Feeding a sick chicken

What do you feed a sick chicken? When a chicken is ill the food they eat needs to fuel their recovery. They need extra vitamins and nutrients, plus lots of hydration which can be really hard to get into them if they've lost their appetite because of illness. I have a few special foods that I give to my sick chickens, especially if they are turning their beaks up at the regular feed.

That doesn't always happen though. Sometimes when a chicken is sick she will still have a good appetite. In these cases you can supplement her regular feed a little bit, but make sure she has unlimited access to her normal feed so she can eat as much as she wants. Layer feed is nutritionally complete and even though the foods I have listed below are high nutrition...they really shouldn't take the place of her regular feed.

Sick chicken eating

Unfortunately many times a chicken that is battling an illness will lose her appetite and we must try to entice her to eat. In this case you want every bite of food to count. I've compiled a list of high nutrition foods that chickens love along with all the benefits of feeding these foods to a sick chicken.


Feeding a sick chicken


Scrambled eggs: Not only do chickens like to eat eggs, but it's good for them too! Eggs contain protein, fat, vitamins and minerals that chickens need. Scramble an egg in a little bit of olive oil or butter. Allow to cool, mash up and serve.

For a chicken with very little appetite I boil the egg instead and mash the yolk for her. The bulk of calories and vitamins are in the yolk so if I can't get her to eat much, I want every bite to count.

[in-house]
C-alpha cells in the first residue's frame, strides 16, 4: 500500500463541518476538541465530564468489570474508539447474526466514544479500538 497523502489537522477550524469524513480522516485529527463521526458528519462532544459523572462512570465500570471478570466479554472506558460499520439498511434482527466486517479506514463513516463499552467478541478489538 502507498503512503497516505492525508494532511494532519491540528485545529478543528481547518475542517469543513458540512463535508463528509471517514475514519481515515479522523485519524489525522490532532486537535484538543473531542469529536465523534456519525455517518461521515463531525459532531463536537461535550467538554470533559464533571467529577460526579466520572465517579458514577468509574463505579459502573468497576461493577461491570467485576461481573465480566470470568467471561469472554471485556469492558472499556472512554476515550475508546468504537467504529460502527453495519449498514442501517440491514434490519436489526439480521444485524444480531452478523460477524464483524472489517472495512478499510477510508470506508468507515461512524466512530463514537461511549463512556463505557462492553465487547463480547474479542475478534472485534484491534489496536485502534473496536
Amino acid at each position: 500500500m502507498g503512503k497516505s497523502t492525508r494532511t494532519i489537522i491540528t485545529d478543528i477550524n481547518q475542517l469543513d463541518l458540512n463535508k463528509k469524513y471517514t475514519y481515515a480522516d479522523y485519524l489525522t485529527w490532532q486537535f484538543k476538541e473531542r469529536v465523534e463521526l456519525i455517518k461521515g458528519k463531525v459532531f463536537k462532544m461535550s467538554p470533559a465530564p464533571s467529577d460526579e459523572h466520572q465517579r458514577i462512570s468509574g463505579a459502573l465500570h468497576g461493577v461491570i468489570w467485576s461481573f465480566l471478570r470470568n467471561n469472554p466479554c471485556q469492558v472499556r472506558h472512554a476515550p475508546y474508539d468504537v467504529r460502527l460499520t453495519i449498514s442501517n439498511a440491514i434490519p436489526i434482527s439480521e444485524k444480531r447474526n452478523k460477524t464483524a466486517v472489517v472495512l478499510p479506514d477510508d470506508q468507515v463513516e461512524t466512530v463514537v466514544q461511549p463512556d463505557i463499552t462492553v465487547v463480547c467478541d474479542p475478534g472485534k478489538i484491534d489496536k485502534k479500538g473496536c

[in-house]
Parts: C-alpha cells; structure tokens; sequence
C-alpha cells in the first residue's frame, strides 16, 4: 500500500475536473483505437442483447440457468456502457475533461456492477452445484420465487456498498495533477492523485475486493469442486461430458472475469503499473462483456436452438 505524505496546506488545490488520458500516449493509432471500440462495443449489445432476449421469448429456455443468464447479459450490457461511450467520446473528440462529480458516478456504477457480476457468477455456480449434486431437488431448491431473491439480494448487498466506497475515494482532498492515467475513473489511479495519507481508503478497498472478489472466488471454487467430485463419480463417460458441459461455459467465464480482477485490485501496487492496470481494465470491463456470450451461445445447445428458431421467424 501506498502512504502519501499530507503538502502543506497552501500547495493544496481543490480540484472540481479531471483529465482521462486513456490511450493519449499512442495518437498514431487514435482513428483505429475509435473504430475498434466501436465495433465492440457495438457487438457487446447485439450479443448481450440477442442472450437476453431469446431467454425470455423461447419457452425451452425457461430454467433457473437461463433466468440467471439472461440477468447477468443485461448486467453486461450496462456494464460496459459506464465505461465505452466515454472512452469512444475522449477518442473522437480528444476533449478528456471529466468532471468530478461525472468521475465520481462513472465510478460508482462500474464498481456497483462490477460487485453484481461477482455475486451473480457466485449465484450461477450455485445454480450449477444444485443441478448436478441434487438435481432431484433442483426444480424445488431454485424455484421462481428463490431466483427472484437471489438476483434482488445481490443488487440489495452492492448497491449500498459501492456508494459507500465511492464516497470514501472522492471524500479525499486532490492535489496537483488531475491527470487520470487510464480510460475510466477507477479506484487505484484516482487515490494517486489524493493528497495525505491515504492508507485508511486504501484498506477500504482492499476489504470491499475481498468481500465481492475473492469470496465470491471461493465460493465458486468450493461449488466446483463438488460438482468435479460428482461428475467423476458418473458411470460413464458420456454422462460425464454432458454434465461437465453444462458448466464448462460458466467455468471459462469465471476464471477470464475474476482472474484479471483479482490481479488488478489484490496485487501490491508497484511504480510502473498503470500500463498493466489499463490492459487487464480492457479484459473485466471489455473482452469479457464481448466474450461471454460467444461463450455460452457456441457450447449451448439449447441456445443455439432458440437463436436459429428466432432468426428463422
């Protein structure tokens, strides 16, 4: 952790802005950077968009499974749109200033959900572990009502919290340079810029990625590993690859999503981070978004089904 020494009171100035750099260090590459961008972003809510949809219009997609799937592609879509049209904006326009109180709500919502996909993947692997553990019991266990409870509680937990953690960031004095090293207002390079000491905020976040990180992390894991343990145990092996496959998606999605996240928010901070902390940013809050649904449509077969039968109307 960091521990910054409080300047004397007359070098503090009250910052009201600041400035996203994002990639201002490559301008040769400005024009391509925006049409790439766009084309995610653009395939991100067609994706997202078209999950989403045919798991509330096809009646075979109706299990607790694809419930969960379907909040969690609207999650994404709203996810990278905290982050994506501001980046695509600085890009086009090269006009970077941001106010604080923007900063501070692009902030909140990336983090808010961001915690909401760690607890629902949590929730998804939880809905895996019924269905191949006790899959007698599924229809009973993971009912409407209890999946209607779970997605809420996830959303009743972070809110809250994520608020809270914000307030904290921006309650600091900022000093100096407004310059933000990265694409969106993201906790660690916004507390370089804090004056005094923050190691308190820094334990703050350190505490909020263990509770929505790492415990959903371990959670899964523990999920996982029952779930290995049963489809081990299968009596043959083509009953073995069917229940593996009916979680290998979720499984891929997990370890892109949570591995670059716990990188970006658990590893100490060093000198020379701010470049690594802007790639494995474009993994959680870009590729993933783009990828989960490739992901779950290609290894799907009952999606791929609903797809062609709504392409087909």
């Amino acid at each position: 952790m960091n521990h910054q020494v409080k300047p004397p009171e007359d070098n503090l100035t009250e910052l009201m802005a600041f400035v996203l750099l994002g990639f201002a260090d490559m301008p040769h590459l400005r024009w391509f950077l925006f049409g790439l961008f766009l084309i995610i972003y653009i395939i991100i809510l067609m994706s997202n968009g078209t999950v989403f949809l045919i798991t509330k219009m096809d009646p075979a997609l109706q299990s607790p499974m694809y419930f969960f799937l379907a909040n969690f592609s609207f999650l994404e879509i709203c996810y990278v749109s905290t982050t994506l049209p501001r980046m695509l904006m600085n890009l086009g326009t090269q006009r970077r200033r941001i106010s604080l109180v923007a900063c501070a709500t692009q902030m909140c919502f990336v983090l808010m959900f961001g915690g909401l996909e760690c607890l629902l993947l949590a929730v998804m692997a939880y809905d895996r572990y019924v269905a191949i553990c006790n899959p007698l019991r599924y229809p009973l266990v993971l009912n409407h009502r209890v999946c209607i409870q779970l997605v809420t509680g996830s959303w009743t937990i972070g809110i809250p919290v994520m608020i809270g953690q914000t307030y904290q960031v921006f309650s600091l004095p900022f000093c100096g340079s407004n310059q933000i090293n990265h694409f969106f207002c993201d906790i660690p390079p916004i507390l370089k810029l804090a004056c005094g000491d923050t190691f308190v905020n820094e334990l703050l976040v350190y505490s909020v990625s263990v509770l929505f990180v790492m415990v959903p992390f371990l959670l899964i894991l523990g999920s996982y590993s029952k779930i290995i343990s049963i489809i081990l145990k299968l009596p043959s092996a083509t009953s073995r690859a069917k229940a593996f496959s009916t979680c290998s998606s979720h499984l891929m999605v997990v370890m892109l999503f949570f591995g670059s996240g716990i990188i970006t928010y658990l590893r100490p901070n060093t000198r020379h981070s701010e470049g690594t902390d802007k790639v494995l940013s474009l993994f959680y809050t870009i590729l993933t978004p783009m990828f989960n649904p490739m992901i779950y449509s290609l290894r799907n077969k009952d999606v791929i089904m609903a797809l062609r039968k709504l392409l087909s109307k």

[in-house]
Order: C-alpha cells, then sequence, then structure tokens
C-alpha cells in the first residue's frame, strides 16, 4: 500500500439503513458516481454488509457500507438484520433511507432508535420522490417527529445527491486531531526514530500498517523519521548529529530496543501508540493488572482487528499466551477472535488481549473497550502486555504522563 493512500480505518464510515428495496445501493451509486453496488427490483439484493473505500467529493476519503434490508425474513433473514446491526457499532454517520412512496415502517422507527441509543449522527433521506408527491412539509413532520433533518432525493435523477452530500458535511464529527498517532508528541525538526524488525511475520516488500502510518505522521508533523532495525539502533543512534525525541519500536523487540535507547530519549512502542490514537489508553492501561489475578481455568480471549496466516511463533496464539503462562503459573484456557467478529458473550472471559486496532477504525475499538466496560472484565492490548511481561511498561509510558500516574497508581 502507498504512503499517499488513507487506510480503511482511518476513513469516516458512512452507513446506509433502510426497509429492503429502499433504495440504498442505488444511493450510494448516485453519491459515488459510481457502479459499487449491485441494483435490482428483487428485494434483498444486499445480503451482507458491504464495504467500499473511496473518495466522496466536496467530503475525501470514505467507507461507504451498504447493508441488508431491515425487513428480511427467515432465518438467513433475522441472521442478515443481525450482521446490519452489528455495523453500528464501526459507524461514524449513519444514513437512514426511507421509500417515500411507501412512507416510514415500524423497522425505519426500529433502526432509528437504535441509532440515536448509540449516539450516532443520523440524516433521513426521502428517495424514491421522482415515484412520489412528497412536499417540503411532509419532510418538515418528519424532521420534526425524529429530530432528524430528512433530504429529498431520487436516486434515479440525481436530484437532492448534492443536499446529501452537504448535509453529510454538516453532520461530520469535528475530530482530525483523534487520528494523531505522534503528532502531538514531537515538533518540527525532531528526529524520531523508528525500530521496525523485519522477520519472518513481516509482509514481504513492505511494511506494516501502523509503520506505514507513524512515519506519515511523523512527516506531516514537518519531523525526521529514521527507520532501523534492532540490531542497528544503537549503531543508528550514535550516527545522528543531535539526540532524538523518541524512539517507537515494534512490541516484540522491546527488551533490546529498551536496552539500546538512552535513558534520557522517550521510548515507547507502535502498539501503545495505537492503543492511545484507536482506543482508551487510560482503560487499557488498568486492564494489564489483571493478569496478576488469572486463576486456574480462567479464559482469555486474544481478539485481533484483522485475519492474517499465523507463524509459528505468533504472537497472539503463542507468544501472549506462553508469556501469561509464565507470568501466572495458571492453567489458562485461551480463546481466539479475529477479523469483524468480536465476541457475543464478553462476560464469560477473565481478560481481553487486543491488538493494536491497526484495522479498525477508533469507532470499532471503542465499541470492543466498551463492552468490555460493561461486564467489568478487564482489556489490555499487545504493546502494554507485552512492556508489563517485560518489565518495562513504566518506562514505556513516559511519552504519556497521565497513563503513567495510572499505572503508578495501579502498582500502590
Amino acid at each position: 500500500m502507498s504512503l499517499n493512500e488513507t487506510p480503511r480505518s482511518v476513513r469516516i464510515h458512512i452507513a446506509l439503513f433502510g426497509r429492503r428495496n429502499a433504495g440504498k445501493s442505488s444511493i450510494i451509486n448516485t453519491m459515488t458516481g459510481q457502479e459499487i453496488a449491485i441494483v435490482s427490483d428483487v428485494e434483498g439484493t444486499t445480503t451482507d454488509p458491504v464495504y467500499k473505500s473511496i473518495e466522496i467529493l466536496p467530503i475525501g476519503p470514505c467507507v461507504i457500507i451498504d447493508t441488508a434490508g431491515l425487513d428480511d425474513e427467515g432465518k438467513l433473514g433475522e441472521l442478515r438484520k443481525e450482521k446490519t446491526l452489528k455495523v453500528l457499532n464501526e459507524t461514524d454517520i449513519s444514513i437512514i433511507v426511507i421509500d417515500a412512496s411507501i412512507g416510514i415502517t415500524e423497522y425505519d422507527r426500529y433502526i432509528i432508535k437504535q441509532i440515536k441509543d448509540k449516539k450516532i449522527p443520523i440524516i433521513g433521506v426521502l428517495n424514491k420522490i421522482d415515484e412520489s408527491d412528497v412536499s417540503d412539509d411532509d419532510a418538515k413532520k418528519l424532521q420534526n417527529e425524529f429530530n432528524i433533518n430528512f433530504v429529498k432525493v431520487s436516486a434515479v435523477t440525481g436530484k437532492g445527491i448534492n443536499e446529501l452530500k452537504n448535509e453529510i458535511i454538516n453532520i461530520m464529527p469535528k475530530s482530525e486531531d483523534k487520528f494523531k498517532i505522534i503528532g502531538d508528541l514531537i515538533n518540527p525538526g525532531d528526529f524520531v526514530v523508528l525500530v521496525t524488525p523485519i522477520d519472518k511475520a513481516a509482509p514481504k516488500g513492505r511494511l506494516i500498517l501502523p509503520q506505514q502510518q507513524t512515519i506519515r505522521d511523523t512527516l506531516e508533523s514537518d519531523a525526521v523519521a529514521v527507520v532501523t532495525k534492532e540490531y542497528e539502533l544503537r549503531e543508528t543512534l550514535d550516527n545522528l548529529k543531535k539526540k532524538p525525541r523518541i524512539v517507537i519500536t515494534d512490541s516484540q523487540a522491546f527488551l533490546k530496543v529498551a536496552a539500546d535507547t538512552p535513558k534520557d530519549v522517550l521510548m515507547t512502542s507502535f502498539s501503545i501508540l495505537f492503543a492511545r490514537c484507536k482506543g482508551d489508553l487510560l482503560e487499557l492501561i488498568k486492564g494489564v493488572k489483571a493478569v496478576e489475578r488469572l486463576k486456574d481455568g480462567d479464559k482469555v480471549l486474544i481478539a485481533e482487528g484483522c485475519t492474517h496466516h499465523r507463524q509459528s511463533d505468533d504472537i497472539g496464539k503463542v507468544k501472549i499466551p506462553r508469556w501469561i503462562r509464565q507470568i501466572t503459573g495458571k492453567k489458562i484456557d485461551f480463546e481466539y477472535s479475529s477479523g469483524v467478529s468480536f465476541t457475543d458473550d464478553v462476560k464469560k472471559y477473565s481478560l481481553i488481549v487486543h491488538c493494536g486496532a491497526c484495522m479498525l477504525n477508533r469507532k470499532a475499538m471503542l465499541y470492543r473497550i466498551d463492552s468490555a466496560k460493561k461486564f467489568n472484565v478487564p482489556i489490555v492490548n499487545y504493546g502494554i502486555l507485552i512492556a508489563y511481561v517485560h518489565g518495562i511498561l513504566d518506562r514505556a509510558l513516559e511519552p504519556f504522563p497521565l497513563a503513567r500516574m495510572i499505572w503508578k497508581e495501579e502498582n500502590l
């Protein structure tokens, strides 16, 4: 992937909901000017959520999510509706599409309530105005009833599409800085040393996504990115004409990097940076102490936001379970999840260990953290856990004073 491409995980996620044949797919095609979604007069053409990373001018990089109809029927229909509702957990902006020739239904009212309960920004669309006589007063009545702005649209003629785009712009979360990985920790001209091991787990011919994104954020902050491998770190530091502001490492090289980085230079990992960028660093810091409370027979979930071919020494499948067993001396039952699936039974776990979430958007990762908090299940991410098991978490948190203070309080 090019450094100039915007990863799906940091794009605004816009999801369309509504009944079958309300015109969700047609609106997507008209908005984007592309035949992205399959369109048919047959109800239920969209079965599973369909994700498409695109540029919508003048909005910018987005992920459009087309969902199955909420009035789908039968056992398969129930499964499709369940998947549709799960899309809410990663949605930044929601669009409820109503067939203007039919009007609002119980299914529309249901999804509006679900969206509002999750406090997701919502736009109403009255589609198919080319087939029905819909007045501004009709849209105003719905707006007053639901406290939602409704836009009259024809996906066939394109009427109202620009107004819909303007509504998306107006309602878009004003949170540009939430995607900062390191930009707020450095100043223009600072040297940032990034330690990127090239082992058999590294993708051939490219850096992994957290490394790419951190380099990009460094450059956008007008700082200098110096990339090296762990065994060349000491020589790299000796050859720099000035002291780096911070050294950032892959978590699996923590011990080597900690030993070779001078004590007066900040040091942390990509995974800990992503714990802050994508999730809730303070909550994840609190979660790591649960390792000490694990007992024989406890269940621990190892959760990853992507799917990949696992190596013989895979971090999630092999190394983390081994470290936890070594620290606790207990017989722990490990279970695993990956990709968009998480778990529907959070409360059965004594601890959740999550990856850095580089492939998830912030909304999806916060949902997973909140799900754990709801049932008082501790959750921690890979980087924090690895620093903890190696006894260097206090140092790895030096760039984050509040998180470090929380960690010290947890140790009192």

Mealworms: High in protein and iron, mealworms are a chicken favorite! If I can't get a sick hen to eat anything else, I can always count on mealworms to stimulate the appetite. 

Black oil sunflower seeds: Known as BOSS, these seeds are full of protein, fat and fiber and most chickens love them.

Yogurt: A little bit of plain yogurt is ok to give to chickens but don't overdo it. The active cultures in yogurt can help to restore the good bacteria in her gut but too much can cause diarrhea.

Pureed pumpkin: Pumpkin contains vitamins A, C, E and various minerals. Pumpkin also has fiber and the unique ability to help regulate the digestive system....which is a polite way of saying if the chicken has diarrhea, pumpkin puree will help firm it up and if the problem is constipation then pumpkin will help to move things along. 

Related reading: How to make your own pumpkin puree from a pumpkin.

"Fried" rice: This is my own concoction that I feed a sick chicken to help her recuperate. I mix cooked white rice, chopped cooked vegetables, a little crushed garlic and minced scrambled or boiled eggs. You can warm it up if you'd like, but they'll eat it cold. 

I like this recipe because I can mix this up from items I already have in my refrigerator and pantry. You could substitute cooked spaghetti that is cut into small pieces for the rice. Pretty much any vegetable will do. The small bits and different colors make it enticing to the chicken and it provides: carbohydrates, protein, fat and fiber. The eggs and vegetables are full of the vitamins and minerals a chicken needs to heal quickly.